Actress Aubrey Plaza is at the center of Big Dairy’s new “Wood Milk” campaign. The 38-year-old comedic actress is featured in a video for the campaign in which she plays the founder of a fake company that milks trees to produce a pulpy ”wood milk.”

Milk Processor Education Program (MilkPEP) created the campaign in response to the draft guidance issued by the United States Food and Drug Administration (FDA) that allows the usage of the term “milk” with qualifiers such as “plant-based.” The point of the campaign? To send the message that only dairy milk is “real” milk. 

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In addition to Plaza’s involvement, the Wood Milk campaign will also include various social media posts, physical advertisements, and a website with merchandise. The campaign is working with nonprofit One Tree Planted to plant 10,000 trees, which advances the joke and points to dairy’s attempt at offsetting its carbon footprint—which is astronomically larger than plant-based alternatives

The Wood Milk campaign comes on the heels of a new campaign by Silk in which the Danone-owned company showcases a new generation of (vegan) milk drinkers, specifically the children of the celebrities who previously donned milk mustaches in the “Got Milk?” campaign.

Can Big Dairy reclaim its mojo?

We’re not ones to shy away from a little fun around the concept of milking plants, either, and have previously leaned into Cauliflower Milk and Rock Milk—for April Fool’s, at least. But it seems that Big Dairy’s attempts to regain its ‘90s Got Milk? mojo are not fooling anyone. 

The New York Times recently published a story profiling Yvonne Zapata, a 24-year-old marathoner who was the face of another MilkPEP ad around a cause she cared about. In the interview, the Gen Z athlete admitted that she participated in the ad to promote gender equality in sports but prefers oat milk. “Dairy milk is good, but I feel like realistically it’s unhealthy,” she said.

As part of its “Gonna Need Milk” campaign, Big Dairy also attempted to tap into Gen Z through other channels including gaming platform convention TwitchCon.  


But younger generations are not buying it, figuratively and literally. Unlike its less informed predecessors, Gen Z grew up during an age when research around dairy consumption continues to show that it doesn’t do a body good. As such, last year, members of the demographic purchased 20-percent less dairy milk than the national average, The New York Times reports.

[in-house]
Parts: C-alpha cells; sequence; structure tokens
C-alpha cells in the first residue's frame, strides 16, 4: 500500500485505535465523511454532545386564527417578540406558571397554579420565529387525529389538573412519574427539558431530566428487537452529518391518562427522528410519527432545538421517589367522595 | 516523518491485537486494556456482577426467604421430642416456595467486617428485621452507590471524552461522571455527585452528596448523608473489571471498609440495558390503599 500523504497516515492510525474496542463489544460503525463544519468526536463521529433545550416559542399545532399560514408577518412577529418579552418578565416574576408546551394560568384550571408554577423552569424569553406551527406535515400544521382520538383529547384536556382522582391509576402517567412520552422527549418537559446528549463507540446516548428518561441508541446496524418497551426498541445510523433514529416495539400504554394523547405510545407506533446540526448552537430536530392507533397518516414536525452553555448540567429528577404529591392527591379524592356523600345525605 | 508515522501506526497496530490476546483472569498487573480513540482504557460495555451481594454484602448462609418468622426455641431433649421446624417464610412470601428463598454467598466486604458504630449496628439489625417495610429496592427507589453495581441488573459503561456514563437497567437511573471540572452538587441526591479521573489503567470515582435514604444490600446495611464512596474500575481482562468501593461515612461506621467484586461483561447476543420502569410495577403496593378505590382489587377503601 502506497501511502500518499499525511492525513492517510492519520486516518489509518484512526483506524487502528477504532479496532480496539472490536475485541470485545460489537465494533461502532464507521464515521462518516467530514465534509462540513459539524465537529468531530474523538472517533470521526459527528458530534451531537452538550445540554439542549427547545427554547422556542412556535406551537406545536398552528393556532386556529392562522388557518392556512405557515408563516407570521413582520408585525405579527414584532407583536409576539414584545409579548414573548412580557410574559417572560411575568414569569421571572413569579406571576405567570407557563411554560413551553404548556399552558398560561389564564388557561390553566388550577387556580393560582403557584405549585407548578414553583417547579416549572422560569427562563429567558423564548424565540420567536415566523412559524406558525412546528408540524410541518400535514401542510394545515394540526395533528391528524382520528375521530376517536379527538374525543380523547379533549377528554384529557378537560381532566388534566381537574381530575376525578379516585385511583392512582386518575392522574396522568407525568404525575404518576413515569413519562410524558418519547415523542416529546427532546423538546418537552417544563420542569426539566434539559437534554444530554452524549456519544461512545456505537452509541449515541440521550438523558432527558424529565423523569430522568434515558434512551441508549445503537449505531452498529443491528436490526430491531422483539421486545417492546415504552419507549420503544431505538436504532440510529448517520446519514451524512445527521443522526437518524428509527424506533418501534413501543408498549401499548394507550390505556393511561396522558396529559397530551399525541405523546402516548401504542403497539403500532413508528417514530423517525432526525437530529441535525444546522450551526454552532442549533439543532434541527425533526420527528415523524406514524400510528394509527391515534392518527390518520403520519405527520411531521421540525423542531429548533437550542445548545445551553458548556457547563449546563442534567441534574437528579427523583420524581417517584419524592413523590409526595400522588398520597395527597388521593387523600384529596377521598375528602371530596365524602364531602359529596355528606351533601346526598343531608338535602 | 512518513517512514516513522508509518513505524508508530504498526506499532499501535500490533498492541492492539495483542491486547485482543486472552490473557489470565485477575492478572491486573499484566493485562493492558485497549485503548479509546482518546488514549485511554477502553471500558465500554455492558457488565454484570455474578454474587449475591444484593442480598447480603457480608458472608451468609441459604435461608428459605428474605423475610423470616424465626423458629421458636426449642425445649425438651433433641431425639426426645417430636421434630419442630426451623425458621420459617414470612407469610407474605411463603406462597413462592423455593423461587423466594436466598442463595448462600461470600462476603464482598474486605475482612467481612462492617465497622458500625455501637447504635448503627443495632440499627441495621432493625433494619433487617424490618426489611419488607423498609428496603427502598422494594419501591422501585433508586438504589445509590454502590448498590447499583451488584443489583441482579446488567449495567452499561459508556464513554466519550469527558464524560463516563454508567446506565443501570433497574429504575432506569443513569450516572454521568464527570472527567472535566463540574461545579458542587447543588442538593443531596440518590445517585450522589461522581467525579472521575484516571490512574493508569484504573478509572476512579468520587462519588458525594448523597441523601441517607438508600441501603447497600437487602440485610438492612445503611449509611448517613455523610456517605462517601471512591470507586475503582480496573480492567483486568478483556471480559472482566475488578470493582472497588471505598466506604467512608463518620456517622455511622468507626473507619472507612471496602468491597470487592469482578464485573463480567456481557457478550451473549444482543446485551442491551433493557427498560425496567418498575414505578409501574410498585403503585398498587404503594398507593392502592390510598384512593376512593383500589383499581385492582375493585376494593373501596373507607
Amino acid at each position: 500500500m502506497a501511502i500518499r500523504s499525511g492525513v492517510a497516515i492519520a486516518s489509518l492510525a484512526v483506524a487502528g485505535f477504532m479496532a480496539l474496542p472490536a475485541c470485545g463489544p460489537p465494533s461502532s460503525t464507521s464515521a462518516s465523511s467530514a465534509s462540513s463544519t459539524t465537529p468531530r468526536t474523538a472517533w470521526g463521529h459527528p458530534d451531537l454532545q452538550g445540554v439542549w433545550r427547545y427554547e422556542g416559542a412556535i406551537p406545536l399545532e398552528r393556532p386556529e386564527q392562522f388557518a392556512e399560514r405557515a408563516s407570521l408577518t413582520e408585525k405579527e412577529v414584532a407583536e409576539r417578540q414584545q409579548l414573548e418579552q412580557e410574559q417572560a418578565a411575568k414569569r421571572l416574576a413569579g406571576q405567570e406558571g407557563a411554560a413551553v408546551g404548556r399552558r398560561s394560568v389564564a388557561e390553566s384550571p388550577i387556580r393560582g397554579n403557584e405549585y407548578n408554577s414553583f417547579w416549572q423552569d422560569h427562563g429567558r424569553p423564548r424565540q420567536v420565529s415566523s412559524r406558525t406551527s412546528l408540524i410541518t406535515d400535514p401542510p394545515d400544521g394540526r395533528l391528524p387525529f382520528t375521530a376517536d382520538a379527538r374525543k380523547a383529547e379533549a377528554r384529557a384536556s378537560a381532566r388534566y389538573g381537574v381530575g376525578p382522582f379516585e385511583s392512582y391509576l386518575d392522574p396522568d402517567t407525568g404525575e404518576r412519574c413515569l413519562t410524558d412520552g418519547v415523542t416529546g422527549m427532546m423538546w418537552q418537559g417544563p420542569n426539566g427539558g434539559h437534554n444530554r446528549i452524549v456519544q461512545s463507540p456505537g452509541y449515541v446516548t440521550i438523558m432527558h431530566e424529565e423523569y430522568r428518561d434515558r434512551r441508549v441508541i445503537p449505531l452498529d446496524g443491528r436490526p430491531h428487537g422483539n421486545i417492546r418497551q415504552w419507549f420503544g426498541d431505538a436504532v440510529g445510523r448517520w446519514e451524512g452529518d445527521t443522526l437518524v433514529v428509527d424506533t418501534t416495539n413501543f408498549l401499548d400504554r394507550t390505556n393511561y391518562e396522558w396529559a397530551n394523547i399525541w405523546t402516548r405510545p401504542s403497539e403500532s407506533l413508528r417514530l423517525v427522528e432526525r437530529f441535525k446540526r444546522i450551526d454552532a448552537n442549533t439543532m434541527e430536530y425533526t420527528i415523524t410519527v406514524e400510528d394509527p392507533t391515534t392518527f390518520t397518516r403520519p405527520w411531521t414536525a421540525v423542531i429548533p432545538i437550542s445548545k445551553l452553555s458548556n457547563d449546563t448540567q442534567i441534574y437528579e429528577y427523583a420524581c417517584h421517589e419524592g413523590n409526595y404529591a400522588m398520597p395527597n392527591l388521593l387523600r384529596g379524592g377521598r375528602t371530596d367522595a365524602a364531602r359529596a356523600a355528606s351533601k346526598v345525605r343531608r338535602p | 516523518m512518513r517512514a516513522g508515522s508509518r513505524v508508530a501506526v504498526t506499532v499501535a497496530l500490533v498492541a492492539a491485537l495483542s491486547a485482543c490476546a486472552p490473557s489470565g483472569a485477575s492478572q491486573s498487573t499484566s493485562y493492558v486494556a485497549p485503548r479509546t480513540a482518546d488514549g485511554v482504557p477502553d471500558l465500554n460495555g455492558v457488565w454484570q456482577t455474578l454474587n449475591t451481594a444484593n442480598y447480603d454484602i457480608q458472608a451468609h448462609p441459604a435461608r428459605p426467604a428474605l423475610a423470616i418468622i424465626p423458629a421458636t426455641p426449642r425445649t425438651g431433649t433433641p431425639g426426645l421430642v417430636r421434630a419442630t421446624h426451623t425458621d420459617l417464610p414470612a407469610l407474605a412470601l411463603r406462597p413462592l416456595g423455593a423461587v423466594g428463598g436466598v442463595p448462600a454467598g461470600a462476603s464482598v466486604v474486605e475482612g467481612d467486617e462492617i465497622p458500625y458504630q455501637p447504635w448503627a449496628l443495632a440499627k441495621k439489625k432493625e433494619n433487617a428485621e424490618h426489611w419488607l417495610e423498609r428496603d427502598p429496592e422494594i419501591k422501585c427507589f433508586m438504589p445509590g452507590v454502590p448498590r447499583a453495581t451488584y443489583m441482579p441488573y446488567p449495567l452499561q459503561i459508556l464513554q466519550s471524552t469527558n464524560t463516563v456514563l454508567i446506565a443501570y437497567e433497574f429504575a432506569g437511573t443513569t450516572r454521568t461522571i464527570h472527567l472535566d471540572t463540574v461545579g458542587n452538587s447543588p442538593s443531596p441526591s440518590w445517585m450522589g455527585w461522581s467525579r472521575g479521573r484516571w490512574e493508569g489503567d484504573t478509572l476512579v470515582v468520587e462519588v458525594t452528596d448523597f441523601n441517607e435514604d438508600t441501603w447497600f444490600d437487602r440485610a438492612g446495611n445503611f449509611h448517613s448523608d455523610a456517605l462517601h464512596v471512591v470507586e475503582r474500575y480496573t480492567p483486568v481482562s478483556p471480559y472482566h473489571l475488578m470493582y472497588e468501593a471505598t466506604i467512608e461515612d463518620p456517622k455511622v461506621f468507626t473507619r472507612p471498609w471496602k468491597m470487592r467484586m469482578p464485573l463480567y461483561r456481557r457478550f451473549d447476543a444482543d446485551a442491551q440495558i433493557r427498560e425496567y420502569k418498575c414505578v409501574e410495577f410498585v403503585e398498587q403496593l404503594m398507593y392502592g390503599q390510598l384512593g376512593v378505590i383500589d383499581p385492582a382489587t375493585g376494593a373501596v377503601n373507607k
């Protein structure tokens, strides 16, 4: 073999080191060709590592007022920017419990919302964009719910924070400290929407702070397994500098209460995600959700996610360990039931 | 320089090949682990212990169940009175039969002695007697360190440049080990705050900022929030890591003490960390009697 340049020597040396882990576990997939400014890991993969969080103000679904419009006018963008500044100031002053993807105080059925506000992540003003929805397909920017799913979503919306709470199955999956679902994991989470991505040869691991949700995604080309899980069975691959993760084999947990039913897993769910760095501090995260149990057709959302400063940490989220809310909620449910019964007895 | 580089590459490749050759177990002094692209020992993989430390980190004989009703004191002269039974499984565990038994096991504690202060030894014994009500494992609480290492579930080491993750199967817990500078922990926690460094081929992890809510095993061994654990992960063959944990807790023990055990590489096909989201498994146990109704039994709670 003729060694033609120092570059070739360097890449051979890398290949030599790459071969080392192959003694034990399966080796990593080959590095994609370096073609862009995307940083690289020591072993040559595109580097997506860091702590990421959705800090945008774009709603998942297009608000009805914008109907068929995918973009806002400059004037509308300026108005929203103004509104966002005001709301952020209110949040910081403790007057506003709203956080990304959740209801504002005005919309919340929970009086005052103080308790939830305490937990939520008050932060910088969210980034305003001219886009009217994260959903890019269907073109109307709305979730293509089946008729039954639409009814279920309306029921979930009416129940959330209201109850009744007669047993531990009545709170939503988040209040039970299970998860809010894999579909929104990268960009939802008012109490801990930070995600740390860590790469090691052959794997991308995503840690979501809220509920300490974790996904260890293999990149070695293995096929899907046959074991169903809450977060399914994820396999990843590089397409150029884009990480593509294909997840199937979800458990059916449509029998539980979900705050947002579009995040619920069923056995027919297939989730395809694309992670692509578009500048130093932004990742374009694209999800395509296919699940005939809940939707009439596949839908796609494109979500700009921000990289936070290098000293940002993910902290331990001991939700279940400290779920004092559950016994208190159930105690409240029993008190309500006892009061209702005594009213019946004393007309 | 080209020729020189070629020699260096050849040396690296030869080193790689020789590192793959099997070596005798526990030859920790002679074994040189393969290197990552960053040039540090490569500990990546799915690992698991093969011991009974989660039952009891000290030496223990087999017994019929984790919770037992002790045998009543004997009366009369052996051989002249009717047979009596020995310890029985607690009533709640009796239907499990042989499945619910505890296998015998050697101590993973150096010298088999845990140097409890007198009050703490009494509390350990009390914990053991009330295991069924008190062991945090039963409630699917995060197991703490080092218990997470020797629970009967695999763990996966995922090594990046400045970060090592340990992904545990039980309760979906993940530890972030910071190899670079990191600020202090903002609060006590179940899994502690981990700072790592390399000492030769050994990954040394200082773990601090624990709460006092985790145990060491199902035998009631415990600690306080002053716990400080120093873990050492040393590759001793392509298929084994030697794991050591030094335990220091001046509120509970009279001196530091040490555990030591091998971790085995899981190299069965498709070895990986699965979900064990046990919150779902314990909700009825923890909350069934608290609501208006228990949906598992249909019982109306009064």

Athlete Dotsie Bausch, an Olympic cyclist and founder of Switch4Good, an organization advocating for ditching dairy, sees Big Dairy’s attempt to regain its mojo as futile as it is out of touch with modern consumers. 

“MilkPEP is a ruthless marketing machine that has always been well funded by the federal government,” Bausch tells VegNews. “But they don’t seem to realize it’s no longer 1993.” 

“We know so much more now about the havoc cow’s milk wreaks on human health, the environment, food justice, and of course the horrifying reality of cows giving birth to their young, only to have them ripped away so that humans can guzzle away,” she says. “Plus, we have so many healthier plant-based milk options in 2023.” 

Since sharing the “Wood Milk” campaign, Plaza’s Instagram has been flooded with negative comments about her association with Big Dairy. Comments on Plaza’s post have since been disabled. 

“Whether it is ignorance or arrogance (or both), MilkPEP has lost the plot,”  Bausch says. “They should probably re-brand as MilkRIP.”  

Milk goes down the drain

Dairy milk is still a much larger industry than plant-based milk, and not all dairy products, particularly cheese, have lost favor with younger generations. However, liquid milk consumption has been steadily declining since 1975. 


Plant-based milk is now considered a ubiquitous household item, experiencing a significant surge of 8.5 percent in retail sales to reach $2.8 billion, a new report by trade group Plant Based Food Association (PBFA) found. It boasts a household penetration rate of more than 40 percent and a repeat purchase rate of almost 76 percent. 

Currently, 15 percent of all milk sold in the US is plant-based of which, almond, oat, and soy saw the most growth last year. 

One place where Big Dairy has had a stronghold for decades is on school lunch menus. Due to the National School Lunch Program (NSLP), dairy milk is essentially put onto the lunch tray of 30 million kids, whether they want it or not. And the USDA provides a reimbursement of $1 billion for cow’s milk to public schools across the country.

How much of it goes down the drain? The USDA reports 29 percent of the cartons of milk served in schools are thrown out unopened, sending millions of tax dollars down the drain.

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However dairy’s footing in schools is in for a shakeup. That’s because last month, new bipartisan legislation introduced by Representative Troy Carter (D-LA) and Nancy Mace (R-SC) could change dairy’s monopoly at schools. 

Called the Addressing Digestive Distress in Stomachs of Our Youth (ADD SOY) Act, the legislation seeks to offer soy milk to kids participating in the NSLP and directs the USDA to fully reimburse schools for the cost of the soy milk provided.  

“The federal government is wasting $300 million of our tax dollars a year by mandating that every school kid getting nutrition assistance has a carton of cow’s milk on the tray even though millions of them don’t want it and get sick from it,” Mace said in a statement. 

“Thirty percent of kids throw the milk away, and hundreds of millions of tax dollars wasted is not simply spilled milk,” Mace said. “Kids should have a healthy choice in lunchrooms.”

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